A federal judge has dismissed a lawsuit challenging the constitutionality of the state’s new election maps for Wake County’s school board and Board of Commissioners.
In a ruling dated Friday, U.S. Chief District Court Judge James C. Dever III ruled that a coalition of left-leaning plaintiffs had failed to show that the General Assembly’s lines for Wake County violated the one-person, one vote requirement in the federal and state constitutions. Dever also ruled that the plaintiffs failed to prove that the General Assembly racially gerrymandered the lines for the district covering Southeast Raleigh.
“The court finds that the General Assembly did not engage in invidious discrimination, act arbitrarily, or act in bad faith in enabling the 2013 Wake County School Board Plan or the 2015 Wake County Commissioners Plan,” Dever wrote in his 108-page opinion.
Dever was nominated to the U.S. District Court in 2005 by President George W. Bush.
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It was uncertain as of Monday evening whether the ruling would be appealed. The lines were adopted along party lines by the Republican-led General Assembly over the objections of the school board and board of commissioners, which both have Democratic majorities but aren’t plaintiffs in the lawsuit.
“We are reviewing the ruling with our clients,” said Anita Earls, executive director of the Southern Coalition for Social Justice, which represented the plaintiffs. “We’ll have an announcement regarding the appeal soon.”
The same team which worked on the new Wake County lines also drew up the contested maps for state and federal legislative races. On Feb. 19, the General Assembly approved new congressional district boundaries to satisfy a court order to correct two districts that a panel of federal judges considered the result of racial gerrymandering.
Dever said the plaintiffs in the Wake County case had failed to show that race was the predominant factor motivating the boundaries for the majority-minority district covering Southeast Raleigh.
Barring a successful appeal, the ruling paves the way for the new maps to be used in November. All nine school board seats are on this year’s ballot. Five members of the newly expanded nine-seat board of commissioners will also be on this year’s ballot.
In 2013, the General Assembly approved new maps that converted two of the nine school board seats into super-regional districts, each representing half the county. One would largely represent Central Raleigh and the other would represent the suburbs. The lines for the remaining seven school board seat districts were revised, too, along with the election cycle.
The school board is scheduled to discuss the impact of the new lines at Tuesday’s work session.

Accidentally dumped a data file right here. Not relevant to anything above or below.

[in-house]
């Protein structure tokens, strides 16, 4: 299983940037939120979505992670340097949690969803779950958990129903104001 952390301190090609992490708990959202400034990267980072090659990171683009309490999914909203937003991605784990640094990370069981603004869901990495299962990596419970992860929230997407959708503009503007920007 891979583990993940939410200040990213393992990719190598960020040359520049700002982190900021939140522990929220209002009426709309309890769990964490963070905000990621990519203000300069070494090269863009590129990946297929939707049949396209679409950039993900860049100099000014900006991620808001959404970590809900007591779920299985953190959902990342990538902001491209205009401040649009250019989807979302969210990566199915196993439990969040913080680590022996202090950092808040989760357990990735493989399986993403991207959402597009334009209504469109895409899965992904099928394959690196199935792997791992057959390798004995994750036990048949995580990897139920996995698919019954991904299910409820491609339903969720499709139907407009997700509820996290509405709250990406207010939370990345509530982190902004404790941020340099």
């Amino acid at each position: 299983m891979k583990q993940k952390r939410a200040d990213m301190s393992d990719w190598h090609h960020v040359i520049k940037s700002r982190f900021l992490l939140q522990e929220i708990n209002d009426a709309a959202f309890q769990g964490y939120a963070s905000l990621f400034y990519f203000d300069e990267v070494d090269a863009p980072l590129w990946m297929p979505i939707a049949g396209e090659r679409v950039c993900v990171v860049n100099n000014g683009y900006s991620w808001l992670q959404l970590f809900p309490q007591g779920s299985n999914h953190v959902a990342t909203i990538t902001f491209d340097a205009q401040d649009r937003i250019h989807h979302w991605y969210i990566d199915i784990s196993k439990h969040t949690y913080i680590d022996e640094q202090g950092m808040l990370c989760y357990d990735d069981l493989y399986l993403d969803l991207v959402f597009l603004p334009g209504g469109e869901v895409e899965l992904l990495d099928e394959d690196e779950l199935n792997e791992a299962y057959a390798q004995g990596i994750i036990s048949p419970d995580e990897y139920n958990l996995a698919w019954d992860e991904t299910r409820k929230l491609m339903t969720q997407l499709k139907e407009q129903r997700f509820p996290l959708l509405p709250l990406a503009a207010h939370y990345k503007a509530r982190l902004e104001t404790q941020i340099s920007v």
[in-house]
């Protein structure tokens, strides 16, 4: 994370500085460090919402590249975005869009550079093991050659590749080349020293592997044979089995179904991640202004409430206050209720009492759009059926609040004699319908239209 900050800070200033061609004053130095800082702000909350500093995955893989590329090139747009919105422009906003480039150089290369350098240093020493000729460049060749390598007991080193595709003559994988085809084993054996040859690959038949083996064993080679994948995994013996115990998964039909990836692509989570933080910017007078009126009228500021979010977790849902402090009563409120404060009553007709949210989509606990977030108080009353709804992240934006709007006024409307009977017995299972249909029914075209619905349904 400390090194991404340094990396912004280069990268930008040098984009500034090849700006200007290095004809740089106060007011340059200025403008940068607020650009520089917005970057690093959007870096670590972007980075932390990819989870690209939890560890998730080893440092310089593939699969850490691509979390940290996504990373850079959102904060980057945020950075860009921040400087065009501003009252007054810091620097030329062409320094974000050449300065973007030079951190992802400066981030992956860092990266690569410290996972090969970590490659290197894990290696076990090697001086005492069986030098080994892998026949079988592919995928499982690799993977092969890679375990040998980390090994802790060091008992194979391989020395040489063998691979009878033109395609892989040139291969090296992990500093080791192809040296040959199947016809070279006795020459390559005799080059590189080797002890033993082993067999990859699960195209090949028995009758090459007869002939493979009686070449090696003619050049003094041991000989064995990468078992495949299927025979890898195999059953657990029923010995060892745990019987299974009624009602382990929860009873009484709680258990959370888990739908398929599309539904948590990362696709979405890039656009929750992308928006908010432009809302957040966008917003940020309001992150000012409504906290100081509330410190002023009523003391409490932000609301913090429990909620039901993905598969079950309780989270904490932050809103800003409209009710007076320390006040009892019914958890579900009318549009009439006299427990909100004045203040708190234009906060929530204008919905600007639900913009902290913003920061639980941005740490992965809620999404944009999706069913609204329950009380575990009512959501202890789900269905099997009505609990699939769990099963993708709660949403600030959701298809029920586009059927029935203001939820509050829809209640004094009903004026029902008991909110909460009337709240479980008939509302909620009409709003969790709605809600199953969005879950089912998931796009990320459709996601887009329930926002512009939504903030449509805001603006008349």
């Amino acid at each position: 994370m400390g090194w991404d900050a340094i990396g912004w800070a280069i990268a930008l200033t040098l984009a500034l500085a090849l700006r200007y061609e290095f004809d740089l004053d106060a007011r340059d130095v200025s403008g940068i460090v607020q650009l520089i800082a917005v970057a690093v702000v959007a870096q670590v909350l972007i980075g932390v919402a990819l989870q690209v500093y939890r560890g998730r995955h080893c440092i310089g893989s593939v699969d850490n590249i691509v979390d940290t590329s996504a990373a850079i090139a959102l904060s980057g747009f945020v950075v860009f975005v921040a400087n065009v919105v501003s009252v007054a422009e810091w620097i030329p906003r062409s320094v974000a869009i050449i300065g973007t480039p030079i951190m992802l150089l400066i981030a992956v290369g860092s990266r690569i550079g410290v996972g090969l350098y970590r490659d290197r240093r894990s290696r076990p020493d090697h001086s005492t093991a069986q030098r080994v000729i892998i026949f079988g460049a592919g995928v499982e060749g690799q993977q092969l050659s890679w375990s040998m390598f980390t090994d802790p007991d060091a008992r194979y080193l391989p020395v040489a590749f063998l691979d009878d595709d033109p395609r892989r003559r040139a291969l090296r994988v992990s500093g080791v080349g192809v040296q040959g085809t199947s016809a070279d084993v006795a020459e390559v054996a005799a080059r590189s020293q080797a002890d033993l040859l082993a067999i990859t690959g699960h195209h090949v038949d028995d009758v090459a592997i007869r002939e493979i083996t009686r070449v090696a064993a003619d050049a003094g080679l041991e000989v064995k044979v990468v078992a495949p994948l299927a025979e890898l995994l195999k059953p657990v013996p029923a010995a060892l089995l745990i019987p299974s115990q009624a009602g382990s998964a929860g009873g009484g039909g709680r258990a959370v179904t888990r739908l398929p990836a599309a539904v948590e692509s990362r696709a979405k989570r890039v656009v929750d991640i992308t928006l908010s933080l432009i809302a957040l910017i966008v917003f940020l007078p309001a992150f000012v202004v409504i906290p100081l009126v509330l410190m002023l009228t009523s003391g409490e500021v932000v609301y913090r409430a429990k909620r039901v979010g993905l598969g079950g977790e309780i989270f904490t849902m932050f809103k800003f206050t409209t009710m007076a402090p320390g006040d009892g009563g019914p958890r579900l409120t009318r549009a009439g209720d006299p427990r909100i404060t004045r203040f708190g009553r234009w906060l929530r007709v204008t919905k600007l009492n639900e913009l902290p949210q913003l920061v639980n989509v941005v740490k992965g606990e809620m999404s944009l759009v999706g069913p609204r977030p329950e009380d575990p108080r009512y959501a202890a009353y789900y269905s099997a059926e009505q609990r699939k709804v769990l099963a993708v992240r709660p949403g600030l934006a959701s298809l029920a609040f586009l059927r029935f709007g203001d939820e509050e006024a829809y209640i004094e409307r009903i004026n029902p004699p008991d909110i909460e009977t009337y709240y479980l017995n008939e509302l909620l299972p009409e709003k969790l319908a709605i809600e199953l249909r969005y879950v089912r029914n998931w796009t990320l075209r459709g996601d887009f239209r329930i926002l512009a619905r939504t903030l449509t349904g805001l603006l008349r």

Republican lawmakers denied the change was made for partisan reasons. They said that it would allow individual voters to have more of a say by being able to vote for two school board seats: their own district and the super district.
In April 2015, the General Assembly changed the maps for the Wake County Board of Commissioners to match those used for the school board. The change expanded the size of the board from seven to nine members. But in the process, voters lost the ability to vote for every seat and would only be able to decide on two seats.
Lawmakers said eliminating countywide voting would increase representation for Wake’s smaller communities.
In March 2014, U.S. District Court Judge Terrence Boyle dismissed the lawsuit challenging the school board maps. But in May 2015, a three-judge panel on the U.S. Court of Appeals revived the lawsuit, sending it back to trial court.
Separate lawsuits challenging the school board and commission maps were consolidated into one case that was heard in Dever’s courtroom in December.
During the trial, plaintiffs presented expert witnesses who contended that the lines were drawn up in an excessively partisan way designed to help Republican candidates. Dever writes in his opinion that he found the witnesses “not credible.”
Dever was particularly critical of testimony that indicated that the voting trends in the new lines could flip both boards from Democratic to Republican control.
“The court rejects as unsubstantiated plaintiffs’ proposed inference ... that the 2013 Wake County School Board Plan ensures that voters will elect candidates in five of the nine School Board districts who are registered Republicans,” Dever writes.
Dever also said plaintiffs failed to prove that the new lines were drawn up to disadvantage urban voters and voters who support “progressive” educational policies.
“The court finds that parental views on student-assignment policies (including any change to the socio-economic diversity policy) cannot fairly be characterized as ‘progressive’ or ‘conservative,’” Dever writes.
Another argument made by plaintiffs is that the changes didn’t have the support of Wake County voters.
“Although the court acknowledges the sincerity of those who oppose the 2015 Wake County Commissioners Plan, the court rejects plaintiffs’ argument that the 2015 Wake County Board Commissioners Plan ignores the ‘will’ of the voters,” Dever writes. “The voters elected the General Assembly, and a majority of the General Assembly voted in favor of the 2015 Wake County Commissioners Plan.”